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Have you ever received a postcard in the mail saying you’re eligible for a free back brace? Maybe someone has called to tell you that your doctor has approved you for a free knee brace—all you need to do is provide your Medicare number! Sounds too good to be true?

Unfortunately, it is. Durable Medical Equipment (DME) scams are some of the most common forms of health care fraud.

Remember: A sales person who calls you on the phone CANNOT:

Diagnose or assess your health care needs: That is your doctor’s job. Your health care provider knows you and your medical history. Don’t let a sales person talk you into something you do not need.

Prescribe DME for you: Would you take medicine from a person other than your health care provider? Of course not! The same holds true for DME. Only your doctor can order DME for you.

Fit you for DME over the phone: It is impossible for someone calling on the phone to make sure equipment will fit you, and that is the job of the DME supplier. A good DME supplier will work with you until the equipment fits you just right and works properly for you.

Knowledge is power. Don’t be afraid to hang up the phone or toss that postcard in the trash. Be proactive and report any suspicious activity to the New York Senior Medicare Patrol at 1-877-678-4697.

Adapted from New York SMP Fraud Alert, Spring/Summer 2017

 

Tick Bite.jpg

Below are some ways to help you prevent tick bites:

  • In tick-infested areas, your best protection is to avoid contact with soil, leaf litter and vegetation. However, if you garden, hike, camp, hunt, work, or otherwise spend time in the outdoors, you can still protect yourself:
  • Wear light-colored clothing with a tight weave to spot ticks easily.
  • Wear enclosed shoes, long pants and a long-sleeved shirt. Tuck pant legs into socks or boots and shirt into pants.
  • Check clothes and any exposed skin frequently for ticks while outdoors and check again once indoors.
  • Consider using insect repellent. Follow label directions.
  • Stay on cleared, well-traveled trails. Avoid contacting vegetation.
  • Avoid sitting directly on the ground or on stone walls.
  • Keep long hair tied back, especially when gardening.

If you do get a tick bite, below is a quick guide on how to properly remove it:

Remove a tick.jpg

For more information

View this Youtube video

Or visit: Tick Information

You think you're doing the right thing giving your baby a bottle to help settle into nap or bedtime. But if that bottle is filled with anything but water, you may be setting your baby up for bottle rot or early childhood tooth decay and bottle rot. What is bottle rot? And how can you avoid bottle rot?

What Is Bottle Rot?

Bottle rot is tooth decay of your baby's first teeth. It happens when sugary drinks like juice, milk, or formula cling to your baby's teeth for a long time. A bottle may help him or her to fall asleep, but inside the mouth, bacteria are feeding on the juice, producing the acids that cause tooth decay.

Bottle Rot Attacks Baby Teeth

Baby teeth do several really important jobs. They help your child learn how to chew solid food and speak properly. They also serve as placeholders and guides for your child's permanent teeth. So, it's important that you protect your child's baby teeth from bottle rot and other types of harm.

You can prevent bottle rot from destroying your baby's dental health by taking some simple steps.

• Give babies only water in a bottle during a nap and bedtime.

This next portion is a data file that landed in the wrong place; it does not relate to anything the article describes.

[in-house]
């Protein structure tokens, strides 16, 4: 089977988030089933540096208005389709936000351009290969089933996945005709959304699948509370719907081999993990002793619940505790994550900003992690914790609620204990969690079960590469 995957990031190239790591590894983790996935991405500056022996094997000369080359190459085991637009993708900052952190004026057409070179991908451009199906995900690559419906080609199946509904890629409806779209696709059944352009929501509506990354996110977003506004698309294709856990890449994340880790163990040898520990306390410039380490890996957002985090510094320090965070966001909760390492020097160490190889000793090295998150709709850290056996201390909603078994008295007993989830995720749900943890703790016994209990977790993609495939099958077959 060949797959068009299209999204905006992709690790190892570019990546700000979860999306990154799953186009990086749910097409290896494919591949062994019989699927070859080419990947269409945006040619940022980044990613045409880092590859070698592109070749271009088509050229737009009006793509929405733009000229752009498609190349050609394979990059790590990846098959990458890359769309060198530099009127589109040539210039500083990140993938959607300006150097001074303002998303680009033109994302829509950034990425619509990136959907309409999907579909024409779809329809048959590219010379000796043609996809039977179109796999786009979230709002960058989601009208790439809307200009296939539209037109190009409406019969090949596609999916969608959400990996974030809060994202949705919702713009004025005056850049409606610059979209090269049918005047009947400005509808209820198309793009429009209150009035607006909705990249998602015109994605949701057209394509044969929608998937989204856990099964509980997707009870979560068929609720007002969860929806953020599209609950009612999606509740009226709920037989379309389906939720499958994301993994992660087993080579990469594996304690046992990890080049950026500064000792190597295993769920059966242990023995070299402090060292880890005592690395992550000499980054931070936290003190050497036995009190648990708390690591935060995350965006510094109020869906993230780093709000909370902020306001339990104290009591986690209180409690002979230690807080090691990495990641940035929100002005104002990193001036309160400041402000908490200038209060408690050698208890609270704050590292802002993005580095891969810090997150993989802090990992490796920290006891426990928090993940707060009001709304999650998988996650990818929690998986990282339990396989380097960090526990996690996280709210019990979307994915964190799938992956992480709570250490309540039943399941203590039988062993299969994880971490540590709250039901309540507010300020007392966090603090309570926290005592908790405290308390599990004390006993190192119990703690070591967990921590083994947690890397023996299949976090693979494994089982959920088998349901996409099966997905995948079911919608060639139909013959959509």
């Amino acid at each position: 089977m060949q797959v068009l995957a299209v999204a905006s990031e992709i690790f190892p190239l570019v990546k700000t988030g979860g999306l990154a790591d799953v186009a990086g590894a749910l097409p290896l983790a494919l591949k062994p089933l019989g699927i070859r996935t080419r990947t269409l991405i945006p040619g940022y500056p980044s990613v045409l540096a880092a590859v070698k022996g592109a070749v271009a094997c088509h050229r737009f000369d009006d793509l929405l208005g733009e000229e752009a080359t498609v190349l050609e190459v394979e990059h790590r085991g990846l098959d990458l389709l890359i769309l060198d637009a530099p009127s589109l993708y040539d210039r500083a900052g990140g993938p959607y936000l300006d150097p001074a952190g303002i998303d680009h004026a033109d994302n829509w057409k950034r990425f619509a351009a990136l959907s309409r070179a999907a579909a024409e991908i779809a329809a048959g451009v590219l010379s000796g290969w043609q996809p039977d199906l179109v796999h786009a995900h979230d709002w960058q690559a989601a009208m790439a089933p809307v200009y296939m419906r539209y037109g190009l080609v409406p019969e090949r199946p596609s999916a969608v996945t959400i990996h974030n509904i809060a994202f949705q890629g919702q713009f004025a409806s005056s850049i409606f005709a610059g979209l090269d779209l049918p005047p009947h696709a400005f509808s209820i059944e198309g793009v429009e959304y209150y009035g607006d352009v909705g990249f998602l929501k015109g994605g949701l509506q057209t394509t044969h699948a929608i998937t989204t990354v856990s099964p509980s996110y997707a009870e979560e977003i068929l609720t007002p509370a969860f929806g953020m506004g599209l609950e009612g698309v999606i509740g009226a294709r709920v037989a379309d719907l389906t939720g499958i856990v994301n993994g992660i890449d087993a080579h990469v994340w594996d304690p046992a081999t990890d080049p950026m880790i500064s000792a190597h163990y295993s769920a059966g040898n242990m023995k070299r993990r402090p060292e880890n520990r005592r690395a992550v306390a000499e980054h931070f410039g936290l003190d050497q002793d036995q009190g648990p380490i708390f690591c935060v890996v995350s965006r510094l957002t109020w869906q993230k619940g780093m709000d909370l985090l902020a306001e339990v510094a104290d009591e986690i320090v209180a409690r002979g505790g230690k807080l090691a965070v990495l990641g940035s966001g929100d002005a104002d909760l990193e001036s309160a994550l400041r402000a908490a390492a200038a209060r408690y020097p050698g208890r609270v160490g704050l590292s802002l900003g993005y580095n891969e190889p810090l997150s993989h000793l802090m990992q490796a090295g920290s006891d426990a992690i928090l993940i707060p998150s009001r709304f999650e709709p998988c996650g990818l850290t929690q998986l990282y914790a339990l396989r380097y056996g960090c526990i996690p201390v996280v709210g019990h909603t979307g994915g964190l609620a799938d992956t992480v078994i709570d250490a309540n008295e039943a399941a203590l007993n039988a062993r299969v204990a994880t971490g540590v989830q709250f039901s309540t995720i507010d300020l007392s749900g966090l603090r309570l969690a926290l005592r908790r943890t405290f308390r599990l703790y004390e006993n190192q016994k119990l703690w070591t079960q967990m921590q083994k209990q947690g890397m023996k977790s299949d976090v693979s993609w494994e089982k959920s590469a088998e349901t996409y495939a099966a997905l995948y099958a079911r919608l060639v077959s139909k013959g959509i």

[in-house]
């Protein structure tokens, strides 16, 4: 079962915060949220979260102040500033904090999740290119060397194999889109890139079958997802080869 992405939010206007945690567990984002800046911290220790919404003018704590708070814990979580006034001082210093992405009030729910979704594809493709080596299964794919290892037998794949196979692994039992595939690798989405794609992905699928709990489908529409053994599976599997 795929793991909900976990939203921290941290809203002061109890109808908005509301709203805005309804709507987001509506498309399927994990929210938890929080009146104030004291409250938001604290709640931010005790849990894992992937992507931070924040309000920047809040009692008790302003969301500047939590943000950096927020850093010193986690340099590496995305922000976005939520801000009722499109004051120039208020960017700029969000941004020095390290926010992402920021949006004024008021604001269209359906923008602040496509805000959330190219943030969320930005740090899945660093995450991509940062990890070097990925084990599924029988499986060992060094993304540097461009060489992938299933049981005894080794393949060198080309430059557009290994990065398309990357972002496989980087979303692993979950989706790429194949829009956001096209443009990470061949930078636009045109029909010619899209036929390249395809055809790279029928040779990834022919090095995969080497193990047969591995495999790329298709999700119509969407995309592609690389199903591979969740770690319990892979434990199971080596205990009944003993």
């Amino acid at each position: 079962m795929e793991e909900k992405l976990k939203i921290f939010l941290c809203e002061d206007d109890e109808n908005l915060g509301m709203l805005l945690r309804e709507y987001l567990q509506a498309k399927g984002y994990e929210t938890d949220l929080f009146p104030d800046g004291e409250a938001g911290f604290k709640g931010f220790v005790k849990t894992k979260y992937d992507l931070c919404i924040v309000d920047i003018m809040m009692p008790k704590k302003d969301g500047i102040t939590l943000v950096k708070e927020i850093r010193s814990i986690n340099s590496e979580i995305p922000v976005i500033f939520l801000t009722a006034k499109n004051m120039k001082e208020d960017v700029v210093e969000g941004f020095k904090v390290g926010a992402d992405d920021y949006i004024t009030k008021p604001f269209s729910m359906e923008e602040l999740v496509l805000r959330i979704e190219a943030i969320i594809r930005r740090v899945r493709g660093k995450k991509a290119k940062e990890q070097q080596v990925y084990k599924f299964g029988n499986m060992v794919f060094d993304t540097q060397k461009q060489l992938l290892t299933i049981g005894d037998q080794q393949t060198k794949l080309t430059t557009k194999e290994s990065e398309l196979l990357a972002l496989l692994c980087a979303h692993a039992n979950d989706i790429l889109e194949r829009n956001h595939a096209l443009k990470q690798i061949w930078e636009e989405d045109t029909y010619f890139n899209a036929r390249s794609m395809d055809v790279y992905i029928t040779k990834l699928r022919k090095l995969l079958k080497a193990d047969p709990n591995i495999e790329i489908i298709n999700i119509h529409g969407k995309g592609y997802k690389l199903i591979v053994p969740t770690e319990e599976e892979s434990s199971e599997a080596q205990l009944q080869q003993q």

• Limit the amount of juice and other sugary drinks during the day.

• Wipe your baby's gums with a clean, damp baby washcloth after mealtimes.

• Never dip a pacifier in sugar, honey, or other sweeteners.

• If your water is not fluoridated, ask your child's dentist or doctor if you should use a fluoride supplement.

• Avoid cleaning a baby's pacifier with your mouth, sharing chewed food or using the same spoon.

• Schedule your baby's first dental check-up by the time the first tooth comes in.
The HEAP Cooling Assistance benefit opens May 1, 2017.

If you are eligible, you may receive one Cooling Assistance benefit per applicant household for the purchase and installation of an air conditioner or a fan to help your home stay cool.

In circumstances where an air conditioner cannot be safely installed, a fan will be provided.

Only one air conditioner or fan, not to exceed $800 with installation, will be provided per applicant household. No additional HEAP cash benefits are available.

You may be eligible for a Cooling Assistance HEAP benefit if:

  • Your household's gross monthly income is at or below the current income guidelines for your household size as posted in the following table, or
  • You receive Supplemental Nutrition Assistance Program (SNAP, formerly known as Food Stamp) benefits, or
  • You receive Temporary Assistance (TA), or
  • You receive Code A Supplemental Security Income (SSI Living Alone), and
  • You and your household members are United States Citizens or qualified aliens, and
  • Includes an individual with a documented medical condition that is exacerbated by heat, and
  • You received a Regular benefit greater than $21 in the current program year, and
  • You currently do not have a working air conditioner or the air conditioner you have is five years old or older, and
  • You did not receive a HEAP funded air conditioner within the past ten years.
Your household eligibility requirements include filing an application with your local department of social services, providing all necessary documentation, and the household must reside in an eligible living situation.

Getting the air conditioner installed

A participating Heating Ventilation and Air Conditioning (HVAC) vendor list can be obtained by contacting your HEAP Local District Contact. It will be your responsibility to maintain the air conditioner. This includes the responsibility to remove, cover, store, and/or reinstall the unit or the installation sleeve after vendor installation.

Where to apply

You may apply for the HEAP Cooling Assistance with your HEAP Local District Contact.

View HEAP Monthly Income Limits.

Physical activity for young children is an important component of early brain development and learning.  When adults model and teach the importance of physical activity, young children are more likely to adopt a lifetime of healthful practices and behaviors.

Click on the link below for 15 simple outdoor activities you can do to get your children moving.

Outdoor Activities

Tioga Opportunities, Inc. staff is available to answer any of your general questions online every Thursday from 1:00 to 3:00 PM. To send a message to staff, click on the “Chat” box on the right-hand side of the website. This is a great opportunity to learn more about various resources that are available in our community!